Raynaud’s Phenomenon and Raynaud’s Disease

Sudden, intermittent narrowing of the arteries in the hands or, rarely, the feet

  • More common in females
  • Sometimes runs in families
  • Smoking and exposure to cold trigger attacks
  • Age as a risk factor depends on the cause

During an attack of Raynaud’s phenomenon, the arteries in the hands or feet become narrowed as a result of muscle spasm in the artery walls. This narrowing restricts blood supply to the fingers or toes, causing them to become pale. Numbness or tingling may also develop in the affected fingers or toes.

In about half of all people with Raynaud’s phenomenon, the condition is the result of an underlying disorder, particularly the autoimmune disorders scleroderma, rheumatoid arthritis, or Buerger’s disease, all of which can run in families. In some people with Raynaud’s phenomenon, the condition is linked with hand–arm vibration syndrome. Certain drugs, such as beta-blockers, are known to produce the symptoms of Raynaud’s phenomenon as a side effect.

If there is no apparent cause for the condition, it is known as Raynaud’s disease. This disorder is most common in women aged between 15 and 45 and is usually mild. Episodes are triggered by smoking because the nicotine in cigarettes constricts the arteries. Exposure to cold and handling frozen items can also trigger an attack.

What are the symptoms?

The symptoms of Raynaud’s phenomenon and Raynaud’s disease affect the hands or feet, last from a few minutes to a few hours, and include:

  • Numbness and tingling in the fingers or toes that may worsen and progress to a painful burning sensation.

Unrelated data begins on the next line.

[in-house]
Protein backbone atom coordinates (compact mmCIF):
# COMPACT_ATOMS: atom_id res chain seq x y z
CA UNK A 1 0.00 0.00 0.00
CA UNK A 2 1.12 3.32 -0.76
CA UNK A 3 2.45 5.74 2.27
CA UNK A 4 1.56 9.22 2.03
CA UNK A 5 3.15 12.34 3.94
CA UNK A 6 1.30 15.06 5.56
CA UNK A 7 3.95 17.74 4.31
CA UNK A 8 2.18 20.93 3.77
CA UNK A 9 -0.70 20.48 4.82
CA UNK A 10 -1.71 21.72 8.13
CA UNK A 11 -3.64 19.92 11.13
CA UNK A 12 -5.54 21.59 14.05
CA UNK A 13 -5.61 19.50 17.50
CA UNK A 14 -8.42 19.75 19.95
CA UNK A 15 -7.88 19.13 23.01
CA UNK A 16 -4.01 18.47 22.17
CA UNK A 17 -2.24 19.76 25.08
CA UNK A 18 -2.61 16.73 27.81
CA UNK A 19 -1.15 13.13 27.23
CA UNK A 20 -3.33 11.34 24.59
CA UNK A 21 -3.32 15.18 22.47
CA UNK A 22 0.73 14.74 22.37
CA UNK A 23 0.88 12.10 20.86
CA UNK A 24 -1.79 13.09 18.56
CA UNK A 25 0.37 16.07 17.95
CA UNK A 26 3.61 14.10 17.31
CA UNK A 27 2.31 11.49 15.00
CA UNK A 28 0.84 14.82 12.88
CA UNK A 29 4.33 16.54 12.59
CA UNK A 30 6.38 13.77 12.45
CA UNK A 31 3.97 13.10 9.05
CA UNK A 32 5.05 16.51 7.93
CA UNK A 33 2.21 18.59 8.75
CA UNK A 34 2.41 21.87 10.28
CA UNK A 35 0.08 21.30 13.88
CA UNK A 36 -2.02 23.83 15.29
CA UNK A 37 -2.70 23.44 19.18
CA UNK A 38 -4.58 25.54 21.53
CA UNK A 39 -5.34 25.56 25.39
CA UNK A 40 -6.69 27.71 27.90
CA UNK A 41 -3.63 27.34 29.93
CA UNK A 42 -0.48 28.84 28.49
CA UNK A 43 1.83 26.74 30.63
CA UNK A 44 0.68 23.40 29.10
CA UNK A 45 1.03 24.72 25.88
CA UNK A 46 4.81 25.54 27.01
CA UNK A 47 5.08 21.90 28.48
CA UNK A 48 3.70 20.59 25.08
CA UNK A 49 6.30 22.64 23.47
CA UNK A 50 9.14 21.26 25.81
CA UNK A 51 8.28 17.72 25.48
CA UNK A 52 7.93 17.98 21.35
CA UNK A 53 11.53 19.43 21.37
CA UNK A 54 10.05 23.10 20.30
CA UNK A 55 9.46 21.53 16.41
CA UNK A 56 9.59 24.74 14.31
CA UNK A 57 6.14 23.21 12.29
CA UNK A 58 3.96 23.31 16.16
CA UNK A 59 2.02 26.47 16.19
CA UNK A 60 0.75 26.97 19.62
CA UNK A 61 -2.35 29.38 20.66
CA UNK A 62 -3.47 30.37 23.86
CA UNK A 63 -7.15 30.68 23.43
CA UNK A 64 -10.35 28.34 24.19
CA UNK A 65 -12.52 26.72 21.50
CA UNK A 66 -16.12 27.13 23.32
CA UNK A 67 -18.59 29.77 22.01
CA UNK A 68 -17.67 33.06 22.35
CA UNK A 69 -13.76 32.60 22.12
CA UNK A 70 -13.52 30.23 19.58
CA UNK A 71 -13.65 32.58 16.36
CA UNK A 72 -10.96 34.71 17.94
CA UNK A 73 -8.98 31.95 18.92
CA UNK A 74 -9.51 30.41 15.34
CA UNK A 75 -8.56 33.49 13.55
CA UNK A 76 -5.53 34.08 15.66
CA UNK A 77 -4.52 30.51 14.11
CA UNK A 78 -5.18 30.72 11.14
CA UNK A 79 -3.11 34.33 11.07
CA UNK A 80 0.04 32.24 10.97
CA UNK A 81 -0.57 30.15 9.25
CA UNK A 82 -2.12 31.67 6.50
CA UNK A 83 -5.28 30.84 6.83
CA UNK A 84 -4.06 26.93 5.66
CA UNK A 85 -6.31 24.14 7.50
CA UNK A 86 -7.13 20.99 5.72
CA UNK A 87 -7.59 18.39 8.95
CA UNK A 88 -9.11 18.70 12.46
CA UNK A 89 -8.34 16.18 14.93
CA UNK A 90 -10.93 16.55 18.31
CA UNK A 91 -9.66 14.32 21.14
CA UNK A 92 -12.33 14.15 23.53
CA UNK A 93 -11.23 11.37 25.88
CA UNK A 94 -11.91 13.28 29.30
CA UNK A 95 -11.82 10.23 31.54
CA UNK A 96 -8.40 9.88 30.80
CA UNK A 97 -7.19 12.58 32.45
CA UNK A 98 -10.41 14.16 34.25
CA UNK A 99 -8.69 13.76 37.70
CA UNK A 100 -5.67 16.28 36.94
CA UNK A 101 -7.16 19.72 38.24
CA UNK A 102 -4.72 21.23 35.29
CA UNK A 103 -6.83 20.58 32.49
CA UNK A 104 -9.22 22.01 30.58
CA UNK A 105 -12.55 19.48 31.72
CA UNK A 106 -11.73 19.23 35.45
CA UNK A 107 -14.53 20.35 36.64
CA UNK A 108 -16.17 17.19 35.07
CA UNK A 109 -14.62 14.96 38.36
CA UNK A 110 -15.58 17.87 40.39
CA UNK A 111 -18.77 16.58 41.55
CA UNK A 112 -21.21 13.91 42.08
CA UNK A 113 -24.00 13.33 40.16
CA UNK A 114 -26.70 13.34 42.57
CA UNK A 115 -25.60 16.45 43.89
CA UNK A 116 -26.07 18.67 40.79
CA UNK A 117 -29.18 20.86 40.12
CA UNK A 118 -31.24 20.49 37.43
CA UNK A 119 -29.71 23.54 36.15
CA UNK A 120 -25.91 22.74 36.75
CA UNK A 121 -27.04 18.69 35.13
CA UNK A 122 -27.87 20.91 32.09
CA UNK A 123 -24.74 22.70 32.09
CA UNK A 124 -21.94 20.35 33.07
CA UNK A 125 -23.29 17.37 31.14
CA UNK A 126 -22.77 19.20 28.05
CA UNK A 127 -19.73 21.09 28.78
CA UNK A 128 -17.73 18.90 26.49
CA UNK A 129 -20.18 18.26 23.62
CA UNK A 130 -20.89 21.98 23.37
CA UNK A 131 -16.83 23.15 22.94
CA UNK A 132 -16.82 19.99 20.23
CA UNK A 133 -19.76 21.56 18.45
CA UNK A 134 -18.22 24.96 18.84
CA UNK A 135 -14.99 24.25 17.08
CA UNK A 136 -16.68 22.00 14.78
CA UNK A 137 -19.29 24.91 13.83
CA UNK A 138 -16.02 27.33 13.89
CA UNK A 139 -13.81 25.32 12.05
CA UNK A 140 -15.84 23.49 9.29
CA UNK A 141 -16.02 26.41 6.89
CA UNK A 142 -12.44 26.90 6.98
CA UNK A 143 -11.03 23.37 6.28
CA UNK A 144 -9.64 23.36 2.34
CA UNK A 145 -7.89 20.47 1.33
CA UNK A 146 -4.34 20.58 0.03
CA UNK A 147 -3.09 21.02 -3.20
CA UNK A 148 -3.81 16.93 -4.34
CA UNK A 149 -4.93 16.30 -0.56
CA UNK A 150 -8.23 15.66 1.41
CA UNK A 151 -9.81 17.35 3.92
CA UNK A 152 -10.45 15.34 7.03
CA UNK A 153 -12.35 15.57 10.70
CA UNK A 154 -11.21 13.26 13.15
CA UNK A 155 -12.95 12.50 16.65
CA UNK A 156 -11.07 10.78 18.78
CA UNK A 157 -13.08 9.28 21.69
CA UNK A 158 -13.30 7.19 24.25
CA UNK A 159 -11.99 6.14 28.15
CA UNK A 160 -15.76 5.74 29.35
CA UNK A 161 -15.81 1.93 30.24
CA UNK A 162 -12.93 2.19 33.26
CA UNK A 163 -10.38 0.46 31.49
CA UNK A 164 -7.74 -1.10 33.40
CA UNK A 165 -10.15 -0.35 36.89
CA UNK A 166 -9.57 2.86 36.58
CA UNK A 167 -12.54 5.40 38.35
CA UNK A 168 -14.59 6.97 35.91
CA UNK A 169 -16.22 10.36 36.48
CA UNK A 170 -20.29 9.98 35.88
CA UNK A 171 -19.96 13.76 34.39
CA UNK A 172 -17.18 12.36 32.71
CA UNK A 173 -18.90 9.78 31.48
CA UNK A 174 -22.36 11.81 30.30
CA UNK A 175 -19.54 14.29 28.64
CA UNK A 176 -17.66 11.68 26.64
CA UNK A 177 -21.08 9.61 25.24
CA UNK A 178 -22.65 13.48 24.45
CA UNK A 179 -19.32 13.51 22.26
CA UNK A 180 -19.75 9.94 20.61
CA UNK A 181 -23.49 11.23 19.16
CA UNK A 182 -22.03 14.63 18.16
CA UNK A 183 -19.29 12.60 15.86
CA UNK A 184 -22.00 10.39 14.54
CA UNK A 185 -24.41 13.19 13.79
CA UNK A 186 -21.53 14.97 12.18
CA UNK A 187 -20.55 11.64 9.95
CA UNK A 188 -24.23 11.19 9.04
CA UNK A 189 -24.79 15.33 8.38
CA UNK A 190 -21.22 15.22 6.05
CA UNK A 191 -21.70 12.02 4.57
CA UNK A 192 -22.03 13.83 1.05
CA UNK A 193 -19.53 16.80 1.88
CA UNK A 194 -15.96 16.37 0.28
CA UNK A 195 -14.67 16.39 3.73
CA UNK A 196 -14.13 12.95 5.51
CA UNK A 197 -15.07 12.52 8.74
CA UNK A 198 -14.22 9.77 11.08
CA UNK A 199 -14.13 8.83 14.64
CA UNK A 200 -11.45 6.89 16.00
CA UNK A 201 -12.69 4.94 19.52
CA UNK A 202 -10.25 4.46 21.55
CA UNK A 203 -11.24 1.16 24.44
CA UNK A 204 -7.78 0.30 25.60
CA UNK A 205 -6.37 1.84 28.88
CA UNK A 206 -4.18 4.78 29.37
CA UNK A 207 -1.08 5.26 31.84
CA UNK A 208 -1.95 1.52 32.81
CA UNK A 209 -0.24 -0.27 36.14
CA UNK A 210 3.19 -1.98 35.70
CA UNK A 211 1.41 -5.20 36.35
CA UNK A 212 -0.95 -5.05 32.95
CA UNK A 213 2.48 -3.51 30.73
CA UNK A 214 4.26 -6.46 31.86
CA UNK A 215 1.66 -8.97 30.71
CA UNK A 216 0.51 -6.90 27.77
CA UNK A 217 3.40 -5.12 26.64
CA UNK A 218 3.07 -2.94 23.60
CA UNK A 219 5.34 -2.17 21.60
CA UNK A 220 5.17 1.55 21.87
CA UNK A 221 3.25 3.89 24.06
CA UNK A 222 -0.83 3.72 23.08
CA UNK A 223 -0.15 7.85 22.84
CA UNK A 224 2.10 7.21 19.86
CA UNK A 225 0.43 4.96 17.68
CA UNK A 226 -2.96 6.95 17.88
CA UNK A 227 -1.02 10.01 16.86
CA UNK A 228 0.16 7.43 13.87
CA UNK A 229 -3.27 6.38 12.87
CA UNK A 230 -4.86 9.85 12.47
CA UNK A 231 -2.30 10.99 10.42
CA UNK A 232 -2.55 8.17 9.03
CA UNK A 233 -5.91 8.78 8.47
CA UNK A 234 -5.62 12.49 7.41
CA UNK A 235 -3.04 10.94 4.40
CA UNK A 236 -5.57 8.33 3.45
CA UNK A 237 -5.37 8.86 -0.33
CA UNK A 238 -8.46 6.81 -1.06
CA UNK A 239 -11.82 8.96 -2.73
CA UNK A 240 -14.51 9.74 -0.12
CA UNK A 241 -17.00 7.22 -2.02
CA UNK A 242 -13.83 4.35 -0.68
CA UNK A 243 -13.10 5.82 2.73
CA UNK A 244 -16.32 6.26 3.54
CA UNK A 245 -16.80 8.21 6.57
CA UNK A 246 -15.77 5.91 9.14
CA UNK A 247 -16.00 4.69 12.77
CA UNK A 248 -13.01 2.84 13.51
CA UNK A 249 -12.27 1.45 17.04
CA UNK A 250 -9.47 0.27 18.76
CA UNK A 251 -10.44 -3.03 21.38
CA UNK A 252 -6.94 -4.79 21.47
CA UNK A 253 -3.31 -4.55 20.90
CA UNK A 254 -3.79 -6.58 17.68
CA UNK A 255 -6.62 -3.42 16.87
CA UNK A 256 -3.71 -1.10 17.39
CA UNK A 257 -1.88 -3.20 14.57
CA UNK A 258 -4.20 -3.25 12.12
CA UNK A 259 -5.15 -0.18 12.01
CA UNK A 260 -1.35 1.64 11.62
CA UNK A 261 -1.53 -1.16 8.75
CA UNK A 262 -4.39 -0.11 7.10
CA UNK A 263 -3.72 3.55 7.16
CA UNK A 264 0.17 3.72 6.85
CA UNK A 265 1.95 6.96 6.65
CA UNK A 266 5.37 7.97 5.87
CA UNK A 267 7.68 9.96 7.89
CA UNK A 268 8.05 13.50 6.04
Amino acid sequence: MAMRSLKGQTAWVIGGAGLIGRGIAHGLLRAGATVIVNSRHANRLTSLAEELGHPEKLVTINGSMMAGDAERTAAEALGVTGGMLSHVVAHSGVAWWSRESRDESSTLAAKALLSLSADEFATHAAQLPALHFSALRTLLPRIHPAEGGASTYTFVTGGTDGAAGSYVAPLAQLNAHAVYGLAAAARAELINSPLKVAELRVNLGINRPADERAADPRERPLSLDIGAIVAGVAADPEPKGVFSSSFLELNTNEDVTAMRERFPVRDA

• Progressive change of colour in the fingers or toes, which initially turn pale, then blue, and later red again as blood returns to the tissues.

There may be a marked colour difference between the affected area and the surrounding tissues. In severe cases, skin ulcers or gangrene may form on the tips of the fingers or toes.

Raynaud’s phenomenon

An attack of Raynaud’s phenomenon in the hand restricts the blood supply to the tips of the fingers, turning them white.

What might be done?

Your doctor will carry out tests to look for an underlying cause of your symptoms. For example, blood tests may be performed to look for evidence of an autoimmune disorder.

Immunosuppressant drugs may be prescribed to treat an autoimmune disorder. Your doctor may also recommend that you take drugs that dilate the blood vessels during an attack (see Calcium channel blocker drugs). If you smoke, you should stop immediately. Wearing thermal gloves and socks in cold weather helps to avoid the onset of symptoms. If symptoms are severe, surgery may be needed to cut the nerves that control arterial constriction.

From the 2010 revision of the Complete Home Medical Guide © Dorling Kindersley Limited.

The subjects, conditions and treatments covered in this encyclopaedia are for information only and may not be covered by your insurance product should you make a claim.

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